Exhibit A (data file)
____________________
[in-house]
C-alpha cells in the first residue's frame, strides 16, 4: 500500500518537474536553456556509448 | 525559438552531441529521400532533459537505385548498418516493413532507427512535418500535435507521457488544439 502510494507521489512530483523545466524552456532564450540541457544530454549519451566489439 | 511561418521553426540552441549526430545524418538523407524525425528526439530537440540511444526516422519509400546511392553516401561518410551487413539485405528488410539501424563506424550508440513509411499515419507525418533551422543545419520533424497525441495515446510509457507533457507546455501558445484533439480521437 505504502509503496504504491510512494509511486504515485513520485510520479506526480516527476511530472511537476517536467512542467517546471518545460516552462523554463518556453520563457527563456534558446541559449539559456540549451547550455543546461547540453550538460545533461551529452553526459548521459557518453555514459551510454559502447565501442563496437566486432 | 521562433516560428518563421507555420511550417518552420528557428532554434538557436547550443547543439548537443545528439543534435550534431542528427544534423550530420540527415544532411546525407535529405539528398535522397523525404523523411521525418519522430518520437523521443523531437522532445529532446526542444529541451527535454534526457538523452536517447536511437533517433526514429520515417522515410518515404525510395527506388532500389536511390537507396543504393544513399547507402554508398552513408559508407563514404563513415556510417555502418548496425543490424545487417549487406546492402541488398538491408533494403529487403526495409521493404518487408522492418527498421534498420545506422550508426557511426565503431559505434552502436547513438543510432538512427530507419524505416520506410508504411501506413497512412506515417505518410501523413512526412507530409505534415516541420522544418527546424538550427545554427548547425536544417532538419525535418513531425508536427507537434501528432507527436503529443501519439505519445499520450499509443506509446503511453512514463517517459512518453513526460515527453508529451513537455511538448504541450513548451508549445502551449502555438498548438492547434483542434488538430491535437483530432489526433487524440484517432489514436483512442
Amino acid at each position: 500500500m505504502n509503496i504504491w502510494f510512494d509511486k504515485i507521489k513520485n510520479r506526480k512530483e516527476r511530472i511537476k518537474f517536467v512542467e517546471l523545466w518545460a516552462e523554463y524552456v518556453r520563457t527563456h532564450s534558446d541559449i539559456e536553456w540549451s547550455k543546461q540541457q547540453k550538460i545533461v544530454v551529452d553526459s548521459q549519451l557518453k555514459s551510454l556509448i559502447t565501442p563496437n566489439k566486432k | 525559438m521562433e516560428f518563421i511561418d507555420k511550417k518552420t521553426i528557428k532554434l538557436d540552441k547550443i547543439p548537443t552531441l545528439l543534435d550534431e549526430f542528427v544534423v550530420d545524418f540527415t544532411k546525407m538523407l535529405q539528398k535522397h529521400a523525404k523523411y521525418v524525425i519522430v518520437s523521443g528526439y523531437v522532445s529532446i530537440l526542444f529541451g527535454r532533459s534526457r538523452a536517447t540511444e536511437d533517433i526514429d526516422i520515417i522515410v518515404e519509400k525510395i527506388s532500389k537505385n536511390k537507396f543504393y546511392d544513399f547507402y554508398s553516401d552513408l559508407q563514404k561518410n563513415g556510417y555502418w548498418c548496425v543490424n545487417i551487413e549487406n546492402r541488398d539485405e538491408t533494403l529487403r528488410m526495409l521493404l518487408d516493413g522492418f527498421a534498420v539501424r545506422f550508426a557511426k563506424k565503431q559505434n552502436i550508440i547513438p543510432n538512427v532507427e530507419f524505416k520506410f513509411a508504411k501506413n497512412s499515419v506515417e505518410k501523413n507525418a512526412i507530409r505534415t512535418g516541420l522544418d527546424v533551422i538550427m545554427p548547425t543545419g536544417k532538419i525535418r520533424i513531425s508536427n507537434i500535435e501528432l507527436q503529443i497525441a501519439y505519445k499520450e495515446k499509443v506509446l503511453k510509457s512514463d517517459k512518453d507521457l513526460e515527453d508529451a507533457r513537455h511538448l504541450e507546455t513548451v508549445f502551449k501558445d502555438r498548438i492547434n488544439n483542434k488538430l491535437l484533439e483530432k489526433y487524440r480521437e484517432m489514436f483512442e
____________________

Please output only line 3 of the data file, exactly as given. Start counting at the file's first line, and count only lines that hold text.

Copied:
Amino acid at each position: 500500500m505504502n509503496i504504491w502510494f510512494d509511486k504515485i507521489k513520485n510520479r506526480k512530483e516527476r511530472i511537476k518537474f517536467v512542467e517546471l523545466w518545460a516552462e523554463y524552456v518556453r520563457t527563456h532564450s534558446d541559449i539559456e536553456w540549451s547550455k543546461q540541457q547540453k550538460i545533461v544530454v551529452d553526459s548521459q549519451l557518453k555514459s551510454l556509448i559502447t565501442p563496437n566489439k566486432k | 525559438m521562433e516560428f518563421i511561418d507555420k511550417k518552420t521553426i528557428k532554434l538557436d540552441k547550443i547543439p548537443t552531441l545528439l543534435d550534431e549526430f542528427v544534423v550530420d545524418f540527415t544532411k546525407m538523407l535529405q539528398k535522397h529521400a523525404k523523411y521525418v524525425i519522430v518520437s523521443g528526439y523531437v522532445s529532446i530537440l526542444f529541451g527535454r532533459s534526457r538523452a536517447t540511444e536511437d533517433i526514429d526516422i520515417i522515410v518515404e519509400k525510395i527506388s532500389k537505385n536511390k537507396f543504393y546511392d544513399f547507402y554508398s553516401d552513408l559508407q563514404k561518410n563513415g556510417y555502418w548498418c548496425v543490424n545487417i551487413e549487406n546492402r541488398d539485405e538491408t533494403l529487403r528488410m526495409l521493404l518487408d516493413g522492418f527498421a534498420v539501424r545506422f550508426a557511426k563506424k565503431q559505434n552502436i550508440i547513438p543510432n538512427v532507427e530507419f524505416k520506410f513509411a508504411k501506413n497512412s499515419v506515417e505518410k501523413n507525418a512526412i507530409r505534415t512535418g516541420l522544418d527546424v533551422i538550427m545554427p548547425t543545419g536544417k532538419i525535418r520533424i513531425s508536427n507537434i500535435e501528432l507527436q503529443i497525441a501519439y505519445k499520450e495515446k499509443v506509446l503511453k510509457s512514463d517517459k512518453d507521457l513526460e515527453d508529451a507533457r513537455h511538448l504541450e507546455t513548451v508549445f502551449k501558445d502555438r498548438i492547434n488544439n483542434k488538430l491535437l484533439e483530432k489526433y487524440r480521437e484517432m489514436f483512442e